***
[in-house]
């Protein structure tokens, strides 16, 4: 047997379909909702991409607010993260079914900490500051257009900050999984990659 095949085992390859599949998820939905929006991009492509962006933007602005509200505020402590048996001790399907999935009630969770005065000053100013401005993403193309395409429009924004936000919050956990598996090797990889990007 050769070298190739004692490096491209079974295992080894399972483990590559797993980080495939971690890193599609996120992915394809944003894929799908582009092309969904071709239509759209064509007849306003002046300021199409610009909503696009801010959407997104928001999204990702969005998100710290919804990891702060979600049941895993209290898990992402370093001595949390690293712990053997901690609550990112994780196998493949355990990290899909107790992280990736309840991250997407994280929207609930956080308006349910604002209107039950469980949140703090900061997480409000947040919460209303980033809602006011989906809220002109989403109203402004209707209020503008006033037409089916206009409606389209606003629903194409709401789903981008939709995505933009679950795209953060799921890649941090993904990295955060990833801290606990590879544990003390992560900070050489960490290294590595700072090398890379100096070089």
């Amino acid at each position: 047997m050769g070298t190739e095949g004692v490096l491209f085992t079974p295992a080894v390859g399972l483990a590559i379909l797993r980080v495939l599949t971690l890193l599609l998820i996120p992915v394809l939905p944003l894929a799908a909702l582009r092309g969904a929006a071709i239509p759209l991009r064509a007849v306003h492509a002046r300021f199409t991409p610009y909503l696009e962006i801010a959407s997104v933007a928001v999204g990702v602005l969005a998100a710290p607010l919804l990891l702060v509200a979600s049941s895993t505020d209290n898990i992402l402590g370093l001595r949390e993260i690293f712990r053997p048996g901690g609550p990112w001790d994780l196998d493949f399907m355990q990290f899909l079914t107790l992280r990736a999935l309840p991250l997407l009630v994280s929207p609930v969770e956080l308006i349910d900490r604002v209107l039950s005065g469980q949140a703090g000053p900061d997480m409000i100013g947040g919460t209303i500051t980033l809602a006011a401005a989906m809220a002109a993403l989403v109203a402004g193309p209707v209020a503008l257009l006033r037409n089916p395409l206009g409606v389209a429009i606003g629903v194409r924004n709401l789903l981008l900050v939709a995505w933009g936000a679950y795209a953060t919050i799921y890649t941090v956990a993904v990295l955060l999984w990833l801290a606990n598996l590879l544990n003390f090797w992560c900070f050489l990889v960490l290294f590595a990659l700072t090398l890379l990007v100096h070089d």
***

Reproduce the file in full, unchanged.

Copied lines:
[in-house]
């Protein structure tokens, strides 16, 4: 047997379909909702991409607010993260079914900490500051257009900050999984990659 095949085992390859599949998820939905929006991009492509962006933007602005509200505020402590048996001790399907999935009630969770005065000053100013401005993403193309395409429009924004936000919050956990598996090797990889990007 050769070298190739004692490096491209079974295992080894399972483990590559797993980080495939971690890193599609996120992915394809944003894929799908582009092309969904071709239509759209064509007849306003002046300021199409610009909503696009801010959407997104928001999204990702969005998100710290919804990891702060979600049941895993209290898990992402370093001595949390690293712990053997901690609550990112994780196998493949355990990290899909107790992280990736309840991250997407994280929207609930956080308006349910604002209107039950469980949140703090900061997480409000947040919460209303980033809602006011989906809220002109989403109203402004209707209020503008006033037409089916206009409606389209606003629903194409709401789903981008939709995505933009679950795209953060799921890649941090993904990295955060990833801290606990590879544990003390992560900070050489960490290294590595700072090398890379100096070089």
């Amino acid at each position: 047997m050769g070298t190739e095949g004692v490096l491209f085992t079974p295992a080894v390859g399972l483990a590559i379909l797993r980080v495939l599949t971690l890193l599609l998820i996120p992915v394809l939905p944003l894929a799908a909702l582009r092309g969904a929006a071709i239509p759209l991009r064509a007849v306003h492509a002046r300021f199409t991409p610009y909503l696009e962006i801010a959407s997104v933007a928001v999204g990702v602005l969005a998100a710290p607010l919804l990891l702060v509200a979600s049941s895993t505020d209290n898990i992402l402590g370093l001595r949390e993260i690293f712990r053997p048996g901690g609550p990112w001790d994780l196998d493949f399907m355990q990290f899909l079914t107790l992280r990736a999935l309840p991250l997407l009630v994280s929207p609930v969770e956080l308006i349910d900490r604002v209107l039950s005065g469980q949140a703090g000053p900061d997480m409000i100013g947040g919460t209303i500051t980033l809602a006011a401005a989906m809220a002109a993403l989403v109203a402004g193309p209707v209020a503008l257009l006033r037409n089916p395409l206009g409606v389209a429009i606003g629903v194409r924004n709401l789903l981008l900050v939709a995505w933009g936000a679950y795209a953060t919050i799921y890649t941090v956990a993904v990295l955060l999984w990833l801290a606990n598996l590879l544990n003390f090797w992560c900070f050489l990889v960490l290294f590595a990659l700072t090398l890379l990007v100096h070089d």